EDITORIAL Homecoming overhaul

This year’s Homecoming, which begins with opening ceremonies this Friday, will be different than the ones past, as the Homecoming Executive Committee [HEC] has changed the rules regarding the festivities.

The organizations involved in Homecoming used to be divided into three categories: Fraternities, sororities and independent, non-Greek groups. Each organization would get points for activities ranging from the blood drive to Hurricanes Help the Hometown, and one organization would win in each category. Under the new rules, however, organizations will compete in two categories, large and small organizations. Also, Homecoming will last one week and not three and a half, as it has in the past.

The changes were implemented by HEC to make the Homecoming festivities less about competition and more about spirit and fun. The new format is being hyped up to ensure that, even though Homecoming lasts a shorter period of time, it will bring more interest and people to the activities.

We agree with HEC that Homecoming had become too much of a competition. In recent years, the committee spent more time understanding complicated criteria and tallying points than celebrating life at UM. Instead of uniting alumni, faculty and students, the events excluded many students that were not members of the competing organizations. Last year’s Homecoming that passed by largely unnoticed is a prime example of that, and condensing Homecoming activities into one exciting week should draw more attention to the festivities.

However, many members of the Greek community have expressed their discontent with this new system. The Greek organizations have traditionally been the most involved in Homecoming; they thrive on competition, and rivalries exist among the different fraternities and sororities. By dividing organizations into two categories, fraternities and sororities will be inter-competing, which may result in less unity and fiercer animosity (men vs. women, anyone?). In addition, angry contests may result between Greeks and the more organized non-Greek groups like FederaciUn de Estudiantes Cubanos and Association of Commuter Students that typically participate in Homecoming. The last thing anyone wants to see is a bitter fight erupting between Greeks and non-Greeks.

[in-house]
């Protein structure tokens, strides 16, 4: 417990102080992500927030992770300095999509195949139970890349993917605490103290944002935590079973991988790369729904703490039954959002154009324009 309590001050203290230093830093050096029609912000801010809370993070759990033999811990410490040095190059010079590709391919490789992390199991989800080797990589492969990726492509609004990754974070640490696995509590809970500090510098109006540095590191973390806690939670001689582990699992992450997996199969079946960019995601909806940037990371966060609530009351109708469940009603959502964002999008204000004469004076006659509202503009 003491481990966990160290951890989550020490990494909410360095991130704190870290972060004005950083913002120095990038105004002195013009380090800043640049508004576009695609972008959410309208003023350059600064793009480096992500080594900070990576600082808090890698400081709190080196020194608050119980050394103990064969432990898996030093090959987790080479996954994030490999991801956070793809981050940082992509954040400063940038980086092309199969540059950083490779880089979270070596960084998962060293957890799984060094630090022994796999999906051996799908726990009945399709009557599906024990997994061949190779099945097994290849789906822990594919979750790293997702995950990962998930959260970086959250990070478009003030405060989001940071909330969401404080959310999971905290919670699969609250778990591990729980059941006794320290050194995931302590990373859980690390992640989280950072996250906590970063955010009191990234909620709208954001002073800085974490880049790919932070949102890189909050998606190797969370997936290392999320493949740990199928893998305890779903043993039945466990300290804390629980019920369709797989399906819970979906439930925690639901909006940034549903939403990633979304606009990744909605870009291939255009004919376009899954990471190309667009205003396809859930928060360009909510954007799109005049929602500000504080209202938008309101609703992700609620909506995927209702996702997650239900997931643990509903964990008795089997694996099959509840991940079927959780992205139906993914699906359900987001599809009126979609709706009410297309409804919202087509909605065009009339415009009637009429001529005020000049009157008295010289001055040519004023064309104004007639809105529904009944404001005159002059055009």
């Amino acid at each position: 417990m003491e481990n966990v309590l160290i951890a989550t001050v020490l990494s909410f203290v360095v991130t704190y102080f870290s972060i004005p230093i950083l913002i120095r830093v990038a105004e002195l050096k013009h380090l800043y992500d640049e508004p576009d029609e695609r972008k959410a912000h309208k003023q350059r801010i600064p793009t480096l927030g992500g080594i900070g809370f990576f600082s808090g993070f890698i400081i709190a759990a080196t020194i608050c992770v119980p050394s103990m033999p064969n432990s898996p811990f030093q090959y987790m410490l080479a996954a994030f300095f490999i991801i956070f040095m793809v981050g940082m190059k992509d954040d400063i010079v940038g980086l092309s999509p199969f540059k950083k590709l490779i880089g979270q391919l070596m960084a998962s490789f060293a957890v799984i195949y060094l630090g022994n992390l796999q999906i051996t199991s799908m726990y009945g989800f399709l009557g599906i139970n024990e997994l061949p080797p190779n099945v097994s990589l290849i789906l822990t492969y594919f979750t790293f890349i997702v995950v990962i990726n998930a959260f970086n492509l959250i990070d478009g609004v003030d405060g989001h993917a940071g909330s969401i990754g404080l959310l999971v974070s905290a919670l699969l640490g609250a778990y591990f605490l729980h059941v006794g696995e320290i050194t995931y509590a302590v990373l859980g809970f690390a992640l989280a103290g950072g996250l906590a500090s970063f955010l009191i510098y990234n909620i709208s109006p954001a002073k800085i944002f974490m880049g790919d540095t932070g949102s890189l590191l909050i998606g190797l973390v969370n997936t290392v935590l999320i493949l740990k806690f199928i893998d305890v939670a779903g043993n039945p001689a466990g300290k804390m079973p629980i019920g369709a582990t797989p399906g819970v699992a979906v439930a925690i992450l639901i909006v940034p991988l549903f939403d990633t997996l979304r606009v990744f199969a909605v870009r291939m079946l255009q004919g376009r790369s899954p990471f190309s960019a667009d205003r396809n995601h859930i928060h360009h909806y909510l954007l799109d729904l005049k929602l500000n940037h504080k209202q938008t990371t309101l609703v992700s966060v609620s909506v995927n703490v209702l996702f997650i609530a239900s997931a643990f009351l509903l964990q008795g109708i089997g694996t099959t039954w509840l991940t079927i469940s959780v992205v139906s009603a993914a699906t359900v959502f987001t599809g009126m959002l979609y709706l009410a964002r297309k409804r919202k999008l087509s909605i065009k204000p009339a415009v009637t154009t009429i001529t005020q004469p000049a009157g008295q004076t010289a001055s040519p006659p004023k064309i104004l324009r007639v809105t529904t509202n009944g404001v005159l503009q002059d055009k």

Furthermore, the new rules may put some organizations at a disadvantage in certain events. In organized cheer, for examples, the chances of an all-male fraternity winning are slim, considering that the event consists of creating and performing an original choreographed dance.

Fortunately, organizations still will be joining forces for events like the parade, where at least two groups must get together to build a float. HEC should consider more joint events like this one in the future to help bridge the gap between Greek and non-Greek organizations.

HEC’s intentions in changing the Homecoming rules are noble and a step in the right direction. We’re skeptical, however, that they will result in the level of unity that all of us would like.